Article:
Indigo and the Planter Raj
Rohan D'Souza
INDIGO PLANTATIONS AND SCIENCE IN COLONIAL INDIA by Prakash Kumar Cambridge University Press, 2013, 334 pp., 995
June 2013, volume 37, No 6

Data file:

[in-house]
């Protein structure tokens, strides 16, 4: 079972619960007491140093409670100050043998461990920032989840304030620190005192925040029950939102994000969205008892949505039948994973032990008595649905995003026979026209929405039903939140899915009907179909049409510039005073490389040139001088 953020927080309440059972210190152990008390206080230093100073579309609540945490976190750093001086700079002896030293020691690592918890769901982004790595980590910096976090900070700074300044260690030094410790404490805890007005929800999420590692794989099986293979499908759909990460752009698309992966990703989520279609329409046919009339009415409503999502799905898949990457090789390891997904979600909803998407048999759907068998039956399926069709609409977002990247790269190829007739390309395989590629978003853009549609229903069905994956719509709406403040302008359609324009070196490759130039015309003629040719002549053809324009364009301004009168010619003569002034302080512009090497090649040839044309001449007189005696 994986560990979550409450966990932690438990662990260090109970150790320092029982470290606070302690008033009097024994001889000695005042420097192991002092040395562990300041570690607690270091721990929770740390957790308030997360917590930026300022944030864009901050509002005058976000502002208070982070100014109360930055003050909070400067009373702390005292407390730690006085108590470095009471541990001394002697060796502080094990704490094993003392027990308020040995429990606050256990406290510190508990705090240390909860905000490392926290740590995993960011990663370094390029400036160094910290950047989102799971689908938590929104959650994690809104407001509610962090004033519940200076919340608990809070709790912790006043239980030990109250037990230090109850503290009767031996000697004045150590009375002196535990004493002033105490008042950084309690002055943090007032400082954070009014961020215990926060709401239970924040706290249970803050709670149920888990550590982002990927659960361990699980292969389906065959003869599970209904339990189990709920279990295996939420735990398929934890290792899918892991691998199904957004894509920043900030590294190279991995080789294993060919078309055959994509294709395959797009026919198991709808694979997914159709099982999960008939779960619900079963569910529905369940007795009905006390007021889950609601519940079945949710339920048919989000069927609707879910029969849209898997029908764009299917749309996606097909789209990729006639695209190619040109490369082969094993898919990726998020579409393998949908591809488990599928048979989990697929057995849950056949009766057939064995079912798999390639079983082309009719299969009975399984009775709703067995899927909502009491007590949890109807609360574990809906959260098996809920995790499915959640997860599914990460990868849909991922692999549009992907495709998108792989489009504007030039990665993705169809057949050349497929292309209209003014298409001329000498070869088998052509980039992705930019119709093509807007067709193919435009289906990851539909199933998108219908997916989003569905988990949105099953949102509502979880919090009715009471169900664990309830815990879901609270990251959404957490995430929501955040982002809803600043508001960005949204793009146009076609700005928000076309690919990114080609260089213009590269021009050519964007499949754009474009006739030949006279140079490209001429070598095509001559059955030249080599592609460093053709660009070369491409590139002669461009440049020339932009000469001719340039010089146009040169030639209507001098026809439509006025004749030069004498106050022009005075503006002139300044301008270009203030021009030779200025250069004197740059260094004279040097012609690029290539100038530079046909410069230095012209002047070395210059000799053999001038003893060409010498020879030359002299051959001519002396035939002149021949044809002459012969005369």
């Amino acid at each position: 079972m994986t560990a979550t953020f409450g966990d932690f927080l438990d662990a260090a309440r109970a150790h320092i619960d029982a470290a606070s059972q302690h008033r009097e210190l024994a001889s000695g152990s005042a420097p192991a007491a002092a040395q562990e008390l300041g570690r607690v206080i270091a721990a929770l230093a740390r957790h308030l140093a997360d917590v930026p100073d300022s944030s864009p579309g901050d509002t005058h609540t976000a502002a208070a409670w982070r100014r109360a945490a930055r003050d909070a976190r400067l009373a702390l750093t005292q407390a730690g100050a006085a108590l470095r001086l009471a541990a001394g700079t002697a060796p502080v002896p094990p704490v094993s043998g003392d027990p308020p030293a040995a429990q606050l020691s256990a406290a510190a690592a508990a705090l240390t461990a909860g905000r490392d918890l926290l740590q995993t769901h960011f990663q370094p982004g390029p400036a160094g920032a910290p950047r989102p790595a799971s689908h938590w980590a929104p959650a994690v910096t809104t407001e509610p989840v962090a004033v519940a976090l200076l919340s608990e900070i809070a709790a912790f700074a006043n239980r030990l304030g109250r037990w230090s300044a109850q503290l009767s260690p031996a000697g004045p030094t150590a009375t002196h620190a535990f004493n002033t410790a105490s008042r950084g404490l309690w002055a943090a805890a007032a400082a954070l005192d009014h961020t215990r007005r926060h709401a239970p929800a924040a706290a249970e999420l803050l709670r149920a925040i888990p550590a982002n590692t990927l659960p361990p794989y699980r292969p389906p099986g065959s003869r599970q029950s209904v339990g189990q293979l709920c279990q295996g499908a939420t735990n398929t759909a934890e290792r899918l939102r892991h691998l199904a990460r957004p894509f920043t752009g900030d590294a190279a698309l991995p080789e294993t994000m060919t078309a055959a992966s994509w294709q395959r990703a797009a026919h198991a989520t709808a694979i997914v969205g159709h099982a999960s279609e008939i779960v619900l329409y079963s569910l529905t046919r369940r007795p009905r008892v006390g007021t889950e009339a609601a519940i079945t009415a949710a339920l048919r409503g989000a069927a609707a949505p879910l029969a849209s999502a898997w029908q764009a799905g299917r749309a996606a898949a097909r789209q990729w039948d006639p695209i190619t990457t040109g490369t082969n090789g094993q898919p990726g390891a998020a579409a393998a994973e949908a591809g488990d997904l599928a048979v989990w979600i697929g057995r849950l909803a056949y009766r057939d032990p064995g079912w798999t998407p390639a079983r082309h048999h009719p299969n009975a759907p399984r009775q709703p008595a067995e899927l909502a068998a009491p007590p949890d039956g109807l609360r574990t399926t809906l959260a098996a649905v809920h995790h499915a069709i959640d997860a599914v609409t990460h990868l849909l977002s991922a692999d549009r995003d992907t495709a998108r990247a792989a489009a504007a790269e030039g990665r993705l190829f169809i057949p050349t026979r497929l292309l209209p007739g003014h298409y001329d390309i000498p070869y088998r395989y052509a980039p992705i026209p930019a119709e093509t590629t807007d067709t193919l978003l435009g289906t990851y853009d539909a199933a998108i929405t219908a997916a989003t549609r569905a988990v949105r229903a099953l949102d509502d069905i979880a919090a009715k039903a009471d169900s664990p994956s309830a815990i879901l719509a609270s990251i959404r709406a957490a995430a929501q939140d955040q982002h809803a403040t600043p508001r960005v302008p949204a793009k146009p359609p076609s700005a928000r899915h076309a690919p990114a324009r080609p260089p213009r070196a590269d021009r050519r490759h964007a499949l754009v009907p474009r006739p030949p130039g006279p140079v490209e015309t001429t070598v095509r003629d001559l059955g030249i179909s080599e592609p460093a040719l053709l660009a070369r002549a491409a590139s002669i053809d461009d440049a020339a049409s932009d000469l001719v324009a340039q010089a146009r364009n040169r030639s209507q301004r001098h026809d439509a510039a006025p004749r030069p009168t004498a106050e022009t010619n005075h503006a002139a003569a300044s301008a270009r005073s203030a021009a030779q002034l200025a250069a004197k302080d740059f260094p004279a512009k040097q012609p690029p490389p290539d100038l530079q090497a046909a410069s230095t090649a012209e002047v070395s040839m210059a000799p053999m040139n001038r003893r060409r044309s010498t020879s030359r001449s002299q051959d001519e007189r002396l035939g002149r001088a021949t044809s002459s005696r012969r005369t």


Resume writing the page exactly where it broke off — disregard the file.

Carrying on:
Indigo Plantations and Science in Colonial India for the most part appears as a straight-forward account of Bengal indigo (indigofera tinctorium)—the natural dye that could colour cloth in intense blue. Any historical under-standing of Bengal indigo, however, would be more than detailing the sum of its many technical travails. Dinabandhu Mitra’s portentous play Nil Darpan penned in 1858–1859 and B.B. Kling’s The Blue Mutiny published in 1966, for example, had earlier engagingly tied the plantation production of indigo to the exploitative character of colonial rule in India. In effect, indigo cultivation and the imperatives of empire, as the above two works eloquently established, were almost in-dissolubly knotted on the ground.

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